Friday, September 7, 2018

Naomi Osaka to face her idol in U.S. Open championship match

Playing in your first major final has to be one of the most exciting, most stressful things imaginable for a professional tennis player. Having to play an opponent  in that final who is considered the best in the sport increases the tension. And if that opponent also happens to be your professional idol? Your head could (metaphorically) blow up.

Sascha Bajin (photo by Diane Elayne Dees)
But that's just what Naomi Osaka will have to do tomorrow when she faces off against Serena Williams at the U.S. Open. Osaka, who announced herself to the sports world when she won the BNP Paribas Open earlier this year, has transformed from a big-hitting power player to a big-hitting power player with court sense and a good serve.

This transformation is undoubtedly due, at least in part, to her decision to hire Sascha Bajin to be her coach. Bajin, who spent many years as Williams' hitting partner, has taken the raw talent of the young Japanese star and helped her to refine it. Theoretically, such refinement could turn Osaka into an especially dangerous player on the WTA tour.

But in the meantime, she has to deal with Serena Williams. Osaka and Williams have played each other only once before, in Miami this year, in the first round. Osaka won that match in straight sets, but that was when Williams was just returning from her pregnancy break. Osaka, who says she started playing tennis mainly because of Williams, told the media after the Miami match that her goal had been to avoid a double bagel.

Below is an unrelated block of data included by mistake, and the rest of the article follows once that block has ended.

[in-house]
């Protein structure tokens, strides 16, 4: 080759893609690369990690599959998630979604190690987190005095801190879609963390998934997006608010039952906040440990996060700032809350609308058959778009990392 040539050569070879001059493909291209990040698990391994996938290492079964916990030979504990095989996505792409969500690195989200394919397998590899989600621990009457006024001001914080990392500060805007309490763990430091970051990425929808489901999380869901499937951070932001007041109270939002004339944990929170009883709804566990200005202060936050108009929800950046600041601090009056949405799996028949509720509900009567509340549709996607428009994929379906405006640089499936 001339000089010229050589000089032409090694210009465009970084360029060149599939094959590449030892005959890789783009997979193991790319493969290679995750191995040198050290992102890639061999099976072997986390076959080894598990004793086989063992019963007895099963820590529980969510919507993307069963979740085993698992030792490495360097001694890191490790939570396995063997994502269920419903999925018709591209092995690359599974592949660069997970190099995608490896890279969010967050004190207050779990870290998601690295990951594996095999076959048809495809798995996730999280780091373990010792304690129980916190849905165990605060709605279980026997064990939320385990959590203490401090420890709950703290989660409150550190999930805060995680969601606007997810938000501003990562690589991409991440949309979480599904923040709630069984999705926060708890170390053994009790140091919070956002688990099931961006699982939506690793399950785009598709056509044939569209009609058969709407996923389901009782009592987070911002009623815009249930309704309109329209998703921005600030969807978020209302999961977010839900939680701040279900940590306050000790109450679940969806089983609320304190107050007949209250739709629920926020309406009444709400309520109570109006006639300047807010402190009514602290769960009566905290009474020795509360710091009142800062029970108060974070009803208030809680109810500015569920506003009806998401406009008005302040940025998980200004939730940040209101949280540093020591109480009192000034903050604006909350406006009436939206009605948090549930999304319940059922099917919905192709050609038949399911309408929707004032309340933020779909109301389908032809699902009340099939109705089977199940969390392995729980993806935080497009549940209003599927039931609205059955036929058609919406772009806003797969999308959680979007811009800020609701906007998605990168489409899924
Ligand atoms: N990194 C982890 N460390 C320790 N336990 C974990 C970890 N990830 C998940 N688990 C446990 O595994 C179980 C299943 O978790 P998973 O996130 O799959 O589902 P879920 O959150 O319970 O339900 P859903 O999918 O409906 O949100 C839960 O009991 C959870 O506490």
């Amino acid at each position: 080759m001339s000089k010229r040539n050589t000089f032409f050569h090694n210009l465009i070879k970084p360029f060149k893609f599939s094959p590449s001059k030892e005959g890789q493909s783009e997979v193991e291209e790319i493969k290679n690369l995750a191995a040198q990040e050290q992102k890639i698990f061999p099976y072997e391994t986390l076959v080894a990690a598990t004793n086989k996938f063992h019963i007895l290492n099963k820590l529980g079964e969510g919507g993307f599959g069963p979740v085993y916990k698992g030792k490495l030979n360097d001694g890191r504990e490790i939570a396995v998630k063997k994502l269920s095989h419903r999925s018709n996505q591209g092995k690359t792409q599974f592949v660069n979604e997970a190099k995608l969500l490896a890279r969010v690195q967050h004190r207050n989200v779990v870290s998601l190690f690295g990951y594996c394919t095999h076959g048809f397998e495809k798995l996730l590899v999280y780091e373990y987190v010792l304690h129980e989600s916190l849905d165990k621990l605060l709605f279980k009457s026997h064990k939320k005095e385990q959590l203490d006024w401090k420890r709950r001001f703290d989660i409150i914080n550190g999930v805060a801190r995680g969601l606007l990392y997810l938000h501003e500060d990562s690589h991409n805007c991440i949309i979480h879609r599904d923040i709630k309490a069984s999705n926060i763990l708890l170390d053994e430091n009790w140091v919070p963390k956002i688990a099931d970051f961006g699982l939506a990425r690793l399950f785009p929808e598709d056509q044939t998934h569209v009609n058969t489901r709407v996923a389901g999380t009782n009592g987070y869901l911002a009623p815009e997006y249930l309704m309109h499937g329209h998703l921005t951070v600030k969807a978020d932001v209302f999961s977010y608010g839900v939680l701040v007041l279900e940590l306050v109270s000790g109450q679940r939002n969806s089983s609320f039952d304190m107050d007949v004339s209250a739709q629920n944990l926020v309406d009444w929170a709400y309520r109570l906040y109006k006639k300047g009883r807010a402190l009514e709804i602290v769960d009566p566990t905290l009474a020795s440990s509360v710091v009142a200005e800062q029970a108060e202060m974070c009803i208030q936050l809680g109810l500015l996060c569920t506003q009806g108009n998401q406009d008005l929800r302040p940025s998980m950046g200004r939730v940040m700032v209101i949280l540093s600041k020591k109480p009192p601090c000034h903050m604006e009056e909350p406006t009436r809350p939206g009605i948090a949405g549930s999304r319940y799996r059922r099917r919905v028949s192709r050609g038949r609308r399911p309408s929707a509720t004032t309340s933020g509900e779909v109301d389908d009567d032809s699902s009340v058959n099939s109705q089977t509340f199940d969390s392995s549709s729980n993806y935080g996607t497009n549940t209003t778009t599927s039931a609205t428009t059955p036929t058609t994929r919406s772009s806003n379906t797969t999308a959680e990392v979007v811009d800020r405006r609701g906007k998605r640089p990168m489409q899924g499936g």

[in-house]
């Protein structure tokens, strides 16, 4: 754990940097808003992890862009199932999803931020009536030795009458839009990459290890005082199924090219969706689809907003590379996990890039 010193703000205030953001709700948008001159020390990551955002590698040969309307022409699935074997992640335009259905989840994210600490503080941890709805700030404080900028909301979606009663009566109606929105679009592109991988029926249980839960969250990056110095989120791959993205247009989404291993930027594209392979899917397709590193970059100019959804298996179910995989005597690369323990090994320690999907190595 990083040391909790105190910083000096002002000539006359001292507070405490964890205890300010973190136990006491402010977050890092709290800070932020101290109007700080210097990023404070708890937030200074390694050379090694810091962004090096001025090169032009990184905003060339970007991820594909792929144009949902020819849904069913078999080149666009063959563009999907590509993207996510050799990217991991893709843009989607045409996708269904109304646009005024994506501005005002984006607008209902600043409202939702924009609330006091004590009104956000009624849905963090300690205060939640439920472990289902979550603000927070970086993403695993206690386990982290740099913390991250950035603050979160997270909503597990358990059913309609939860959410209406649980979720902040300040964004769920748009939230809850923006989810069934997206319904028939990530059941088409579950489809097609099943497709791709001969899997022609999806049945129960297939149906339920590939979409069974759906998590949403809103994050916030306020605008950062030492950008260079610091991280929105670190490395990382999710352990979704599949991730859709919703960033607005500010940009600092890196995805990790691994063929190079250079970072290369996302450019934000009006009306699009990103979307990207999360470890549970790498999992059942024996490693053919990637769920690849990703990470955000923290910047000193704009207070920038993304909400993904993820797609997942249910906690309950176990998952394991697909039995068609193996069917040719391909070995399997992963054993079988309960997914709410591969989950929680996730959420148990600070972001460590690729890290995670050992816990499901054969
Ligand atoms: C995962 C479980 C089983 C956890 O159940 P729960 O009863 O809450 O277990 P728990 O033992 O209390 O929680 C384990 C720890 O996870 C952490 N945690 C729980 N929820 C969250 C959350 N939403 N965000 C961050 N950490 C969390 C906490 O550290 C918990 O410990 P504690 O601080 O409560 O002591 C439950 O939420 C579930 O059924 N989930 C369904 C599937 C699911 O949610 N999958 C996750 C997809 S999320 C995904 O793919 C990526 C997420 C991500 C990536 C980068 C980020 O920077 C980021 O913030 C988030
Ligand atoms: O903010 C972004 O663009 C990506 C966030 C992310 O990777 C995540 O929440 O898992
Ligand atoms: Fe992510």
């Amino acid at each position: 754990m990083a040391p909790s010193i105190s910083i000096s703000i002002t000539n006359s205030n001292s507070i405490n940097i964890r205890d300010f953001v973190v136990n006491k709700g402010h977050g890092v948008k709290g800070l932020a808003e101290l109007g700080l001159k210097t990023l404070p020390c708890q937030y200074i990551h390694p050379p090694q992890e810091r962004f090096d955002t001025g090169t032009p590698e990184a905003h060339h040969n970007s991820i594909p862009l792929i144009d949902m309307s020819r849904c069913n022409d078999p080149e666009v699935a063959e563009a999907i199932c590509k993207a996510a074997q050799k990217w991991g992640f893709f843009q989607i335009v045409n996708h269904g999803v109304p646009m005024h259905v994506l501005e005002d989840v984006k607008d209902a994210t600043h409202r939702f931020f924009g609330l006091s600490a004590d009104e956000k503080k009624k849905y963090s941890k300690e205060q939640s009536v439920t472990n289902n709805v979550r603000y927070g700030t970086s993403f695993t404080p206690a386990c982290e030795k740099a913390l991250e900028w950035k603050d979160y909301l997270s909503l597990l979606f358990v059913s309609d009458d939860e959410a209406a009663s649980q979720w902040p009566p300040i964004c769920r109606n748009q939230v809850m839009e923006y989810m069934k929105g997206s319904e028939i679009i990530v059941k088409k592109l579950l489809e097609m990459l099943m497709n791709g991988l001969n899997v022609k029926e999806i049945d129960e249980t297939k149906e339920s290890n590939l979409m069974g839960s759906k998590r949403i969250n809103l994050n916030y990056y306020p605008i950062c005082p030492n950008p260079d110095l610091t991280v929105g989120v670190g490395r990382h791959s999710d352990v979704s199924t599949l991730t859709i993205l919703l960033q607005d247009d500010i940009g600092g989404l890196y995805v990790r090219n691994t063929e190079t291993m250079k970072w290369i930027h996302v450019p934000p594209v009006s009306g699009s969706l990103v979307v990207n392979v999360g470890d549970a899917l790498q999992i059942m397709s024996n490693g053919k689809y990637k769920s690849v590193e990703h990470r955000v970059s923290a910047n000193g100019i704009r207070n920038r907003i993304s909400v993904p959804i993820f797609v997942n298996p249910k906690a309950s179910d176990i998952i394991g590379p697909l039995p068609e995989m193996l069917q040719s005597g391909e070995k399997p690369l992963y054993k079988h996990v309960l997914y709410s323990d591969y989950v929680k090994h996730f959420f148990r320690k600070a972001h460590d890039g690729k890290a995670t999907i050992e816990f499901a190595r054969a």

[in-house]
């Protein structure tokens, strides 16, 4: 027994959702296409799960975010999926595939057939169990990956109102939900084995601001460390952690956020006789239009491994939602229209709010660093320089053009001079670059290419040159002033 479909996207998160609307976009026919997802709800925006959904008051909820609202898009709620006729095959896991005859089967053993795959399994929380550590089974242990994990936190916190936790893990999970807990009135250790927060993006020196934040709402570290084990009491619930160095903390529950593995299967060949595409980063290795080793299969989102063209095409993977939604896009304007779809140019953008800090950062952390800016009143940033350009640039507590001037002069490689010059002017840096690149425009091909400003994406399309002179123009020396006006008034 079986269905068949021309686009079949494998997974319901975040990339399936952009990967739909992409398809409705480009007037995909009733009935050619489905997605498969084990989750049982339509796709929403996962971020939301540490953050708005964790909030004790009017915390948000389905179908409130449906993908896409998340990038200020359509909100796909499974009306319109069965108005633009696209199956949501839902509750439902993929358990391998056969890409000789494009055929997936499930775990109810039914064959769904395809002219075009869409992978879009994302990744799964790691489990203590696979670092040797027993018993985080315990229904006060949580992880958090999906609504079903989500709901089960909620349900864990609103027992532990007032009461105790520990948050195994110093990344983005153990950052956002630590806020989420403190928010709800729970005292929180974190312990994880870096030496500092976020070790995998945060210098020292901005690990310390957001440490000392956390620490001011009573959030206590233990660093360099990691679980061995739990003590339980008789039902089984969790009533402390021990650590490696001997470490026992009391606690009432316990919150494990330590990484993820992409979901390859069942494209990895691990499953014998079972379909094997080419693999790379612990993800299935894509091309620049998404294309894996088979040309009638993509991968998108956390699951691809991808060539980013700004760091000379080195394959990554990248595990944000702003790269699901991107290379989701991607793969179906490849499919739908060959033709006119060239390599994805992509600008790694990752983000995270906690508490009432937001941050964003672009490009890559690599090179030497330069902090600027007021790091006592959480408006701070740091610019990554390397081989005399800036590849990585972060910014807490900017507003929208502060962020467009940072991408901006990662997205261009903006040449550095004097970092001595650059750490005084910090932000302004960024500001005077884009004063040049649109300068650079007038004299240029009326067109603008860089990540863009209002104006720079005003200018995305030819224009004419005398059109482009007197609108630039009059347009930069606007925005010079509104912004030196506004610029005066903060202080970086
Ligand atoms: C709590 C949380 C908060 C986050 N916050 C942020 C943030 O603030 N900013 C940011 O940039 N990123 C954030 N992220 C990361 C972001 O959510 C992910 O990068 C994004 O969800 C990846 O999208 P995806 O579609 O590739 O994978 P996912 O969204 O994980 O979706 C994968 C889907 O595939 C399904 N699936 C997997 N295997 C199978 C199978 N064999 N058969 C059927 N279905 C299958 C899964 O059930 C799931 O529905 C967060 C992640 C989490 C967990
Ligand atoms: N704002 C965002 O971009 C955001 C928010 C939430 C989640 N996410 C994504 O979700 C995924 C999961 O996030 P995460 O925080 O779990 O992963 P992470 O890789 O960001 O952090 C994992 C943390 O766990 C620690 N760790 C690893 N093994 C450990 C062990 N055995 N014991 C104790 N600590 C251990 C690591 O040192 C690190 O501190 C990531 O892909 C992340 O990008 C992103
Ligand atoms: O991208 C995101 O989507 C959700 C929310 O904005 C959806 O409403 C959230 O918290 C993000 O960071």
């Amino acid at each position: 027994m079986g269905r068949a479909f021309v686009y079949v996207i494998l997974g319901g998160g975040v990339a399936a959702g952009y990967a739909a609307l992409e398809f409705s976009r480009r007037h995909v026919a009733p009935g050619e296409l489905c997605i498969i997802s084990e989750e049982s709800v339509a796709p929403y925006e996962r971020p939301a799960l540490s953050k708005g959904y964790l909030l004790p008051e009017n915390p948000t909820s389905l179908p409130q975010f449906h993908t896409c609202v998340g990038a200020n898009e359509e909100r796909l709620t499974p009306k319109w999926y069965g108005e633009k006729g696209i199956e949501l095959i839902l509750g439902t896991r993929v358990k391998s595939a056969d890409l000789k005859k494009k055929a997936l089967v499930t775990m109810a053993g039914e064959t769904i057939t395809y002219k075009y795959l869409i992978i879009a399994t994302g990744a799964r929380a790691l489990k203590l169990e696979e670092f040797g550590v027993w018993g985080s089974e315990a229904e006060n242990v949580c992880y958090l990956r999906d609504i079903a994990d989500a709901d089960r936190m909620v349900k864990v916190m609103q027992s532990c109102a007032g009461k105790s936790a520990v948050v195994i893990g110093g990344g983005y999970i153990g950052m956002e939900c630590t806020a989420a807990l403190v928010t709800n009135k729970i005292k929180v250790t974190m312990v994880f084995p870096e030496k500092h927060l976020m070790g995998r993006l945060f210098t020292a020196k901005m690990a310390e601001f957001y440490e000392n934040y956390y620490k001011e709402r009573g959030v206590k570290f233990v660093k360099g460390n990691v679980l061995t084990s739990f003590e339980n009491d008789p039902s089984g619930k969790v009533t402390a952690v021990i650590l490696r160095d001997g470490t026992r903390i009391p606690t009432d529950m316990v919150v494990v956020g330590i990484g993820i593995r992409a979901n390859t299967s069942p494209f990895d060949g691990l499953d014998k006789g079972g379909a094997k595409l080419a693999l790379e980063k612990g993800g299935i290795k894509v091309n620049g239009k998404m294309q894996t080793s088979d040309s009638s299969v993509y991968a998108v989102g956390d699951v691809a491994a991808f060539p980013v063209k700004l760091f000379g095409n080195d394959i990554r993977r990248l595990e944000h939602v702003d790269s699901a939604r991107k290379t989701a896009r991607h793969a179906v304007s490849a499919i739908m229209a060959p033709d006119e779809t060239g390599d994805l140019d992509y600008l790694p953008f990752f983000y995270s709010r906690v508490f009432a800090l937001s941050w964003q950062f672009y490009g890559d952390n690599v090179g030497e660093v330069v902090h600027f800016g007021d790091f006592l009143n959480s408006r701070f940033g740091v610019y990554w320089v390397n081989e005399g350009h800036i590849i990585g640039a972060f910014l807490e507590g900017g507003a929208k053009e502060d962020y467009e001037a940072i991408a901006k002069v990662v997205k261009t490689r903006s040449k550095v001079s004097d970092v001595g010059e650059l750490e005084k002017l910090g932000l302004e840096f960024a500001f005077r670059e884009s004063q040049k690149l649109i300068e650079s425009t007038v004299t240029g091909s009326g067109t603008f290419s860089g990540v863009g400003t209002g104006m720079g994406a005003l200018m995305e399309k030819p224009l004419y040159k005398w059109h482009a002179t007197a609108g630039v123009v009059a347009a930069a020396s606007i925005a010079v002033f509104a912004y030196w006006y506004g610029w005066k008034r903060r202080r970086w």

That Serena Williams won't be the one on the other side of the net tomorrow. A very much back-on-track Williams will be seeking her 24th major singles championship, and it will take a mighty effort to deny her that.

Osaka does have a few things (besides her game) going for her: She has played Williams before (the victory part may not count that much), she has won a final on a very big stage, and she has a coach who probably knows more about the intricacies of Williams' game than anyone. Fans will cheer for Williams, but will also show a lot of appreciation for Osaka. who has won hearts and minds with her mature game and her goofy, unguarded charm.

When I sat down to write this, I thought of that popular cartoon image of a domestic cat looking in the mirror and seeing a lion. It may be like that for Osaka: She will look across the net and see what she may be able to become. And at the end of the day, one of them will roar.

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